The Struggle of Siblings

sibling rivalry, sibling jealousy, brothers and sisters, siblings

Hannah is a 16-year old from New Jersey. She loves to compete with color guard and marching band, and play piano. She hopes to become a writer one day, and to inspire others to follow their dreams.

            It is a popular topic to base a teenage “chick flick” around sibling rivalry. In many movies, one being 10 Things I Hate About You, a good portion of the storyline revolves around two siblings apparent hatred of one another. Often, this loathing stems from jealousy. In the case of 10 Things I Hate About You, the younger sibling is jealous of her older sister’s freedom to date.

Teen chick flicks aren’t the only place where sibling jealousy is common. In fact, it occurs in every single household that has multiple children. From a young age, kids are jealous of their sibling’s toys. As they grow, kids become jealous of older siblings’ freedoms and younger siblings’ freedom. Older siblings are often out driving around and being with friends, and younger siblings often lead a carefree life with fewer chores. This jealousy can continue if one child gets better grades, performs better in sports, or is more popular.

As a middle child, I understand sibling jealousy from both aspects. I found myself often jealous of my brother being allowed to stay out later than me, go on websites I was not allowed on, and going to hang out with friends unsupervised. At the same time, I resented my younger sister’s lack of homework and extreme amount of free time. The jealousy escalated as my brother excelled during high school. To this day, I strive to show everyone that I am indeed just as good as him.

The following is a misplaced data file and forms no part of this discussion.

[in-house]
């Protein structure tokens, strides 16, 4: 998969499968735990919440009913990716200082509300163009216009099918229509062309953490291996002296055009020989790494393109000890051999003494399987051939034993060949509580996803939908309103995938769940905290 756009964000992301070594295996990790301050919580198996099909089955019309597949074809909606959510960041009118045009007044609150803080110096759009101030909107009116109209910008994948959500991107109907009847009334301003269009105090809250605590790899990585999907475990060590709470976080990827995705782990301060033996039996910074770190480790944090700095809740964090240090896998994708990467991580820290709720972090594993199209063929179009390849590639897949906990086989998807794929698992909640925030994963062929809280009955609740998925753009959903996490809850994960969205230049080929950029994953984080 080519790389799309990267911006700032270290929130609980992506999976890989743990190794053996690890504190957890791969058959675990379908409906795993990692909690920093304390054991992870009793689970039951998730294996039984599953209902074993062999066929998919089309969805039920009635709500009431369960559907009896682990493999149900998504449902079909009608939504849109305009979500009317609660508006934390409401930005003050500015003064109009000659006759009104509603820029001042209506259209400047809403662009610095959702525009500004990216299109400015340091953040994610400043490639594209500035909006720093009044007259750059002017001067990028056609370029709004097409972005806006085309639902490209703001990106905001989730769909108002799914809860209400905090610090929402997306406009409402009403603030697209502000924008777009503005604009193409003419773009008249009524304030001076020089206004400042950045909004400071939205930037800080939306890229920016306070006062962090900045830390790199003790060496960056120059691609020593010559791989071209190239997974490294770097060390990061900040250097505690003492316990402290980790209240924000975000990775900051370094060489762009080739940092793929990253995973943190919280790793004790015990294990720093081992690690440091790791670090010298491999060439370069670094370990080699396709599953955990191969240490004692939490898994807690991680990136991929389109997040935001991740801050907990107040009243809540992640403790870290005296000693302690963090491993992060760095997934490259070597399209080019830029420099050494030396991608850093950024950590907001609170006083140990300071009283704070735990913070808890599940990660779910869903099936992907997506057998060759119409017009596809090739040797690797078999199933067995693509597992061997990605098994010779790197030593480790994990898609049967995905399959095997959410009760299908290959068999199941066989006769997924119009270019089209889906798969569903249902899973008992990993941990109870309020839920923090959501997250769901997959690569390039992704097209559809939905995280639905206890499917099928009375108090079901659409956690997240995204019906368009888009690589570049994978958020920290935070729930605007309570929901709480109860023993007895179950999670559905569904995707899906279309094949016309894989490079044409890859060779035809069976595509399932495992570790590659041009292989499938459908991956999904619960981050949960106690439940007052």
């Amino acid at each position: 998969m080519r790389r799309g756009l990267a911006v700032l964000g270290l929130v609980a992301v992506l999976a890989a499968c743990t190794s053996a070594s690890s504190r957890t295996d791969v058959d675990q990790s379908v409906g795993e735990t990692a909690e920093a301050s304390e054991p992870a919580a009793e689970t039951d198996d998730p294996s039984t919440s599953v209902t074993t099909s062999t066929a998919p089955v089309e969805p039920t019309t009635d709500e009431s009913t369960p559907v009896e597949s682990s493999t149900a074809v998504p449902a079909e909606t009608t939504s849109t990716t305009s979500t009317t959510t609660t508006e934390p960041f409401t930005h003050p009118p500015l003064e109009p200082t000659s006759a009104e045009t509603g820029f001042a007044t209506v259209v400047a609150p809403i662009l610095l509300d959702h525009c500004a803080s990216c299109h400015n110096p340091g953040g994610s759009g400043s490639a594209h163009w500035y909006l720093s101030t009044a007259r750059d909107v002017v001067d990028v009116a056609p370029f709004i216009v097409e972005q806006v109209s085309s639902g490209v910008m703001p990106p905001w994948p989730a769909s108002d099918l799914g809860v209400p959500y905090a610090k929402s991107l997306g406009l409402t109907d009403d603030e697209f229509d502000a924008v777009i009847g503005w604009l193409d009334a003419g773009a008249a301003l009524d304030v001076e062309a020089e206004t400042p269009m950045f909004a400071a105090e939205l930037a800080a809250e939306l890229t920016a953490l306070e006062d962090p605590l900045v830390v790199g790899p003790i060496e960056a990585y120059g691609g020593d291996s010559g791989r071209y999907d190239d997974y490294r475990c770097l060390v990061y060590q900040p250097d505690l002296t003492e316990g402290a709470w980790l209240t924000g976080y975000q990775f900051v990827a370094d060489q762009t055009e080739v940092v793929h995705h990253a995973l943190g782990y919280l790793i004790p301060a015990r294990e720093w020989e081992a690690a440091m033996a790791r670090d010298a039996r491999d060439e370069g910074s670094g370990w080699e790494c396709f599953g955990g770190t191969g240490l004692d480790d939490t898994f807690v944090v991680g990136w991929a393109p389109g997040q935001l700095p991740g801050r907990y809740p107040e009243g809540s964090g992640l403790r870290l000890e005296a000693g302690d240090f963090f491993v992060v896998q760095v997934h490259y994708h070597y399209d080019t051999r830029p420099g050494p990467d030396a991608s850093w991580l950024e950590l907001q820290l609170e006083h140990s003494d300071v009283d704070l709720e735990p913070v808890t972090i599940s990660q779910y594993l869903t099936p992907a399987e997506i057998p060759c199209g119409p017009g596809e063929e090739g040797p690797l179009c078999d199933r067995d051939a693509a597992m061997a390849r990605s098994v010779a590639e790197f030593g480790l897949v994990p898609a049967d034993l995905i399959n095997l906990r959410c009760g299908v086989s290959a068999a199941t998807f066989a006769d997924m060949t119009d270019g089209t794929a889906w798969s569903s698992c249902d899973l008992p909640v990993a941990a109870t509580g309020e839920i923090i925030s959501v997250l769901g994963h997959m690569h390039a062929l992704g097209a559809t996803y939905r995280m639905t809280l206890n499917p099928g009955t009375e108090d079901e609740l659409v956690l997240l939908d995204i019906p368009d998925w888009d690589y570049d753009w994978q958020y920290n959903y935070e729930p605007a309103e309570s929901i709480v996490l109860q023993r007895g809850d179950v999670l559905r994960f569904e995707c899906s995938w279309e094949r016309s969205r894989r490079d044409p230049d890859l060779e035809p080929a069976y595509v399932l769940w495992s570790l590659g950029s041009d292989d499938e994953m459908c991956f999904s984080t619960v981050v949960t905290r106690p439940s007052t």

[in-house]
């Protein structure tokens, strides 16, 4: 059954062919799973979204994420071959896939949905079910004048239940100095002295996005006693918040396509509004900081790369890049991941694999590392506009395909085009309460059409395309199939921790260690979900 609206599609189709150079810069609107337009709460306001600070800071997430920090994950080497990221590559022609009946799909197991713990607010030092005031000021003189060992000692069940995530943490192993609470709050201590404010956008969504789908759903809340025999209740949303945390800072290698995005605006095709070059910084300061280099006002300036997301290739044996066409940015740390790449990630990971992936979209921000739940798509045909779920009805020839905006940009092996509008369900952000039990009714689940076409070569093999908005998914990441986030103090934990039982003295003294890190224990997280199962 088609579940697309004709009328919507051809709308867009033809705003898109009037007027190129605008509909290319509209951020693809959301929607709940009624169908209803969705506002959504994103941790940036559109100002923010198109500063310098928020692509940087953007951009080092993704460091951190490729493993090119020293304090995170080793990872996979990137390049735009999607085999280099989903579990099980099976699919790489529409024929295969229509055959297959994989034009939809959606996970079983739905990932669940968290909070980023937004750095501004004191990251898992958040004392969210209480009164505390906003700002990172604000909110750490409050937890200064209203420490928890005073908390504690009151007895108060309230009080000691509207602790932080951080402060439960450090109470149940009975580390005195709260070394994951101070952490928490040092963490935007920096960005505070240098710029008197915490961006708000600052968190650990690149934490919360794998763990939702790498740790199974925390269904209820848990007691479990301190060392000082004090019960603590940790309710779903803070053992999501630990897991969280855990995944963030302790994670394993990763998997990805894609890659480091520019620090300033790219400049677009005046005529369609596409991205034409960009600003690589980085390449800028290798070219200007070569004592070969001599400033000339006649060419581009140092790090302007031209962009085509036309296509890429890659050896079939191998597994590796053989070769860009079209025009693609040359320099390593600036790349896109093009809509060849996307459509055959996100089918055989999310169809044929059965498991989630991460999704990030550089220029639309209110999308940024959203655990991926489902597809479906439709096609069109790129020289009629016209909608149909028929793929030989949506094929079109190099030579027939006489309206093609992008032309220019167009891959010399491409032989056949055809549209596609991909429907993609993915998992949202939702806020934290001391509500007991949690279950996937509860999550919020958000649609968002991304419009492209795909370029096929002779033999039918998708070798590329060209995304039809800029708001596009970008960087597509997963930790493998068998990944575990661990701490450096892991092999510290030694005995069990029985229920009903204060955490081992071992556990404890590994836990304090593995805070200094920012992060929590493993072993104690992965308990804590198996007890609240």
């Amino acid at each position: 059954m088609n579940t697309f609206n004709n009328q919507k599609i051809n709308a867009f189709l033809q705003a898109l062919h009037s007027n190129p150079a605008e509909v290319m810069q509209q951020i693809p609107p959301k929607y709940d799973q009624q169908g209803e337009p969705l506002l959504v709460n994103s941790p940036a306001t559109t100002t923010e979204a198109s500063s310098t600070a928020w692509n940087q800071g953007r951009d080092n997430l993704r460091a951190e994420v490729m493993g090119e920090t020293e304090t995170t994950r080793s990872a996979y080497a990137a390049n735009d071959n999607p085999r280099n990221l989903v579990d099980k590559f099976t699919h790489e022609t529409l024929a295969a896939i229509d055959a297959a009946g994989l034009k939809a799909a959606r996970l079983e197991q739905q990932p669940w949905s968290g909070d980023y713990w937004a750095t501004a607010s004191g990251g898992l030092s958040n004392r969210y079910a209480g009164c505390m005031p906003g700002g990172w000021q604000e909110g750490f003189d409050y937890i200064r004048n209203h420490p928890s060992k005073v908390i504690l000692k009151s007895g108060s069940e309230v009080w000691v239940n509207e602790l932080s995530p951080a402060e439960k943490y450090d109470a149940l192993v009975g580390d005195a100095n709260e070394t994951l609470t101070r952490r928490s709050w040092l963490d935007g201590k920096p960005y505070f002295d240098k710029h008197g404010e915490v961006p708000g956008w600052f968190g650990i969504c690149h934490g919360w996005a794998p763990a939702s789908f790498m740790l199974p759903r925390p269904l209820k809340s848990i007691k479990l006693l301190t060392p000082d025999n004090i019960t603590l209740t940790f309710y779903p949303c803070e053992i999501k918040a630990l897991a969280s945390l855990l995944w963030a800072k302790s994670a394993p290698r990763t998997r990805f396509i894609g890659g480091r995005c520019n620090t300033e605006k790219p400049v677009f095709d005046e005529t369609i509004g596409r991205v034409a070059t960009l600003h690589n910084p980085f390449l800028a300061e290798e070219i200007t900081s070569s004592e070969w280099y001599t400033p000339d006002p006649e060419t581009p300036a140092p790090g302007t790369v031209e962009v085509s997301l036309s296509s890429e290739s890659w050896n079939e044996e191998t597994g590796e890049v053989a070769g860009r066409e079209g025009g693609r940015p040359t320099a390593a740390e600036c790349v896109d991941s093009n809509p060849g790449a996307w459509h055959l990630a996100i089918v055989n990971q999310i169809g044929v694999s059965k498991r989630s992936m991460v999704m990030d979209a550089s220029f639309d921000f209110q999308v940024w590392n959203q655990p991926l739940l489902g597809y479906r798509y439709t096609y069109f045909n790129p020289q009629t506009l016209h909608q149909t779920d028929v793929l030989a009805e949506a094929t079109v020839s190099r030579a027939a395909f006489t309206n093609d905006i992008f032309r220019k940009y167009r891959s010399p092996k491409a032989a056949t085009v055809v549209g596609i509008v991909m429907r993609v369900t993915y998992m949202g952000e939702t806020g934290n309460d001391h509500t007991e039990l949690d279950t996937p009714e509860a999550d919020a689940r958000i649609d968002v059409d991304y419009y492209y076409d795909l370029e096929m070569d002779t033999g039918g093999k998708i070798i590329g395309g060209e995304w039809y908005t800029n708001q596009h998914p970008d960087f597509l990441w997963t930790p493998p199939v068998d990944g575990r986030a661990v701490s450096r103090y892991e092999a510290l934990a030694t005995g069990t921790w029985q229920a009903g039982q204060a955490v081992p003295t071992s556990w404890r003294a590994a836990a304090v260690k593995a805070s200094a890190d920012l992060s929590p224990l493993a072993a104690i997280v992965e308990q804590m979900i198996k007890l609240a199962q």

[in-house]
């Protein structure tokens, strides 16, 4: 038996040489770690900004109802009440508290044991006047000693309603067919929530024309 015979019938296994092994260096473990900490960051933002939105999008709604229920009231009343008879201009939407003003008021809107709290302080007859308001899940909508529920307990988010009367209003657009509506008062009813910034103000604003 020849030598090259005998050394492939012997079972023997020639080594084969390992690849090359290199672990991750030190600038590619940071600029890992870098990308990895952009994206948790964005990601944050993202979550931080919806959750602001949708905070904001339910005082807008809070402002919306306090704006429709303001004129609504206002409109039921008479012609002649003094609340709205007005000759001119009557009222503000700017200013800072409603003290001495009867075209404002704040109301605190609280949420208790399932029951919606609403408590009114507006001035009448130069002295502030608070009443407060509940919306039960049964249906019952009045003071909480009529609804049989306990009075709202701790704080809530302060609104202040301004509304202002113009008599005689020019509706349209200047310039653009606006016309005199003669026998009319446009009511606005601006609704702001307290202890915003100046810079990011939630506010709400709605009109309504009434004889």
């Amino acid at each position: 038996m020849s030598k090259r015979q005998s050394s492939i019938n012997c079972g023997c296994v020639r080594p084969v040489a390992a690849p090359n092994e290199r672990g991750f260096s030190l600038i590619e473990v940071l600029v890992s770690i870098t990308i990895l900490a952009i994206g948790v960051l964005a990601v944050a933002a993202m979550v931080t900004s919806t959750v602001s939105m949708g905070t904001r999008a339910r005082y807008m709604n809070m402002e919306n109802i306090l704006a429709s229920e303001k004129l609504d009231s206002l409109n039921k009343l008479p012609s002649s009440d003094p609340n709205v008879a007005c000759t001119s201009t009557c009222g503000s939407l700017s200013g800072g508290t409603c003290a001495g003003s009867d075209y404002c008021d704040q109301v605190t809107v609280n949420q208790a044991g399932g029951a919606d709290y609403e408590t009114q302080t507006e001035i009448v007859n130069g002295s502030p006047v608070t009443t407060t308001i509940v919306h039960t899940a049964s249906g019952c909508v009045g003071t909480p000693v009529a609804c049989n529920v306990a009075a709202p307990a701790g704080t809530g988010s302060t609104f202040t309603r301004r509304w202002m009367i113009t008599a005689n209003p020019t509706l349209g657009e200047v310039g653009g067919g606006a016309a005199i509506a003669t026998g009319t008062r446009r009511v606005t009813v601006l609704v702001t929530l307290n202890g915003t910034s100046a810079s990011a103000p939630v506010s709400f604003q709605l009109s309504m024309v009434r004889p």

In an extreme case, sibling jealousy can leave a lifelong scar. Often, this is partially due to the parents. If the parents are not as supportive of one child as they are of the other, the one child will form resentment and anger. Parents should give their children equal attention, and make sure that their children understand that one day they will have freedoms too. Furthermore, no parent should ever make a child feel like a disappointment. Even if one child’s goals are less ambitious, they should be supportive.

In the end, no matter what parents do, siblings will fight. There will be jealousy, anger, and cruel words flung back and forth. However, I feel that 10 Things I Hate About You teaches a valuable lesson about siblings: Even if jealousy tarnishes their relationship, in the end, they love each other in an unbreakable bond. So, parents, don’t fret too much. If you treat all your children with equal love and support, it will always overcome that green-eyed monster.

Photo: Katy Warner on Flickr

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